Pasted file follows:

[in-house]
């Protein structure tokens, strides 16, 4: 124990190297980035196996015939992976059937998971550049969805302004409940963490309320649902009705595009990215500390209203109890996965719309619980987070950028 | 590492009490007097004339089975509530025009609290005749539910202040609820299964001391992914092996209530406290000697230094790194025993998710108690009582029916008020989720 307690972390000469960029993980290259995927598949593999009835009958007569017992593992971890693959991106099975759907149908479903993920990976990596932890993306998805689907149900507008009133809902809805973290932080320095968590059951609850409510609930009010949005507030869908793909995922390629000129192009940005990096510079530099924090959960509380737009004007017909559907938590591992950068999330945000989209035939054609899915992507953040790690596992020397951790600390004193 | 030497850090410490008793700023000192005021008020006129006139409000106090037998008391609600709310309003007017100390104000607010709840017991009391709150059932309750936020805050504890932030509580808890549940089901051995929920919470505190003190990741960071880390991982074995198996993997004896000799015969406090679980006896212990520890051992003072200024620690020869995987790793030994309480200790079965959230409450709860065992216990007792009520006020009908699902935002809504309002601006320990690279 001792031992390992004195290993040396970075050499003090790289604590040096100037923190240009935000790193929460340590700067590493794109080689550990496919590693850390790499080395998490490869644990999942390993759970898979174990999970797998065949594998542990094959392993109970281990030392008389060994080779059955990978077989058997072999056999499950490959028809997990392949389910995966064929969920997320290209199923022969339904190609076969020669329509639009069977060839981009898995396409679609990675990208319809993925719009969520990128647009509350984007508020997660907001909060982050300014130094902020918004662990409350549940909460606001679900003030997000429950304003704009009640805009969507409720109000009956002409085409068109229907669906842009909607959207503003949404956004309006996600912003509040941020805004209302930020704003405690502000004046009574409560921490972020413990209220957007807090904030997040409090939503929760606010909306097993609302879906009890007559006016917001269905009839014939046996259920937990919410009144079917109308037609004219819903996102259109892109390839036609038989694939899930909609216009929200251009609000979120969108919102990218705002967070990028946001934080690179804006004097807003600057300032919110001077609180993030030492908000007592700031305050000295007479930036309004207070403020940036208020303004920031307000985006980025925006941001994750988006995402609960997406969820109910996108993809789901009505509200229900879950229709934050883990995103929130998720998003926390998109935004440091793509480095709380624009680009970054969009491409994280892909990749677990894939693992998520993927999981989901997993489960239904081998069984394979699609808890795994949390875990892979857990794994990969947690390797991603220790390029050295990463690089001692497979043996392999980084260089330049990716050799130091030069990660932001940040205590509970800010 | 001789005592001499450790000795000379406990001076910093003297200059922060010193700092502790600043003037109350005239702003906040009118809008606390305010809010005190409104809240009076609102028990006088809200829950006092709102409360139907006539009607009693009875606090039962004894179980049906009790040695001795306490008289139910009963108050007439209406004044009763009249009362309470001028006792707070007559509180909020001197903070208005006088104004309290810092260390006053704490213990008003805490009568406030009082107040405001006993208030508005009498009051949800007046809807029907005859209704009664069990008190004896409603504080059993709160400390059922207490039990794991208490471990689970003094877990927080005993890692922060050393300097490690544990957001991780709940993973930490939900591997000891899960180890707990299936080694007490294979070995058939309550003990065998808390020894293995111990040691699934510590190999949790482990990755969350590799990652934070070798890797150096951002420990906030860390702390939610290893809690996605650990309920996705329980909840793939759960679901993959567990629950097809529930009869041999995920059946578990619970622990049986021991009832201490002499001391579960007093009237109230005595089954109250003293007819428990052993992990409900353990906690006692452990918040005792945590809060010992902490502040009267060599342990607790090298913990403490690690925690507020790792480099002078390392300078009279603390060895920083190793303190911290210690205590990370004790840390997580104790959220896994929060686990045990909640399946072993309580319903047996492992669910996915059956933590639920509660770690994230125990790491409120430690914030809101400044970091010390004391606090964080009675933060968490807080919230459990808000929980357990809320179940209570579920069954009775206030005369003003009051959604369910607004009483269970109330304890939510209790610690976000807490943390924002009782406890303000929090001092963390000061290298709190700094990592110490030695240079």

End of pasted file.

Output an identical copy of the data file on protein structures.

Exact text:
[in-house]
């Protein structure tokens, strides 16, 4: 124990190297980035196996015939992976059937998971550049969805302004409940963490309320649902009705595009990215500390209203109890996965719309619980987070950028 | 590492009490007097004339089975509530025009609290005749539910202040609820299964001391992914092996209530406290000697230094790194025993998710108690009582029916008020989720 307690972390000469960029993980290259995927598949593999009835009958007569017992593992971890693959991106099975759907149908479903993920990976990596932890993306998805689907149900507008009133809902809805973290932080320095968590059951609850409510609930009010949005507030869908793909995922390629000129192009940005990096510079530099924090959960509380737009004007017909559907938590591992950068999330945000989209035939054609899915992507953040790690596992020397951790600390004193 | 030497850090410490008793700023000192005021008020006129006139409000106090037998008391609600709310309003007017100390104000607010709840017991009391709150059932309750936020805050504890932030509580808890549940089901051995929920919470505190003190990741960071880390991982074995198996993997004896000799015969406090679980006896212990520890051992003072200024620690020869995987790793030994309480200790079965959230409450709860065992216990007792009520006020009908699902935002809504309002601006320990690279 001792031992390992004195290993040396970075050499003090790289604590040096100037923190240009935000790193929460340590700067590493794109080689550990496919590693850390790499080395998490490869644990999942390993759970898979174990999970797998065949594998542990094959392993109970281990030392008389060994080779059955990978077989058997072999056999499950490959028809997990392949389910995966064929969920997320290209199923022969339904190609076969020669329509639009069977060839981009898995396409679609990675990208319809993925719009969520990128647009509350984007508020997660907001909060982050300014130094902020918004662990409350549940909460606001679900003030997000429950304003704009009640805009969507409720109000009956002409085409068109229907669906842009909607959207503003949404956004309006996600912003509040941020805004209302930020704003405690502000004046009574409560921490972020413990209220957007807090904030997040409090939503929760606010909306097993609302879906009890007559006016917001269905009839014939046996259920937990919410009144079917109308037609004219819903996102259109892109390839036609038989694939899930909609216009929200251009609000979120969108919102990218705002967070990028946001934080690179804006004097807003600057300032919110001077609180993030030492908000007592700031305050000295007479930036309004207070403020940036208020303004920031307000985006980025925006941001994750988006995402609960997406969820109910996108993809789901009505509200229900879950229709934050883990995103929130998720998003926390998109935004440091793509480095709380624009680009970054969009491409994280892909990749677990894939693992998520993927999981989901997993489960239904081998069984394979699609808890795994949390875990892979857990794994990969947690390797991603220790390029050295990463690089001692497979043996392999980084260089330049990716050799130091030069990660932001940040205590509970800010 | 001789005592001499450790000795000379406990001076910093003297200059922060010193700092502790600043003037109350005239702003906040009118809008606390305010809010005190409104809240009076609102028990006088809200829950006092709102409360139907006539009607009693009875606090039962004894179980049906009790040695001795306490008289139910009963108050007439209406004044009763009249009362309470001028006792707070007559509180909020001197903070208005006088104004309290810092260390006053704490213990008003805490009568406030009082107040405001006993208030508005009498009051949800007046809807029907005859209704009664069990008190004896409603504080059993709160400390059922207490039990794991208490471990689970003094877990927080005993890692922060050393300097490690544990957001991780709940993973930490939900591997000891899960180890707990299936080694007490294979070995058939309550003990065998808390020894293995111990040691699934510590190999949790482990990755969350590799990652934070070798890797150096951002420990906030860390702390939610290893809690996605650990309920996705329980909840793939759960679901993959567990629950097809529930009869041999995920059946578990619970622990049986021991009832201490002499001391579960007093009237109230005595089954109250003293007819428990052993992990409900353990906690006692452990918040005792945590809060010992902490502040009267060599342990607790090298913990403490690690925690507020790792480099002078390392300078009279603390060895920083190793303190911290210690205590990370004790840390997580104790959220896994929060686990045990909640399946072993309580319903047996492992669910996915059956933590639920509660770690994230125990790491409120430690914030809101400044970091010390004391606090964080009675933060968490807080919230459990808000929980357990809320179940209570579920069954009775206030005369003003009051959604369910607004009483269970109330304890939510209790610690976000807490943390924002009782406890303000929090001092963390000061290298709190700094990592110490030695240079």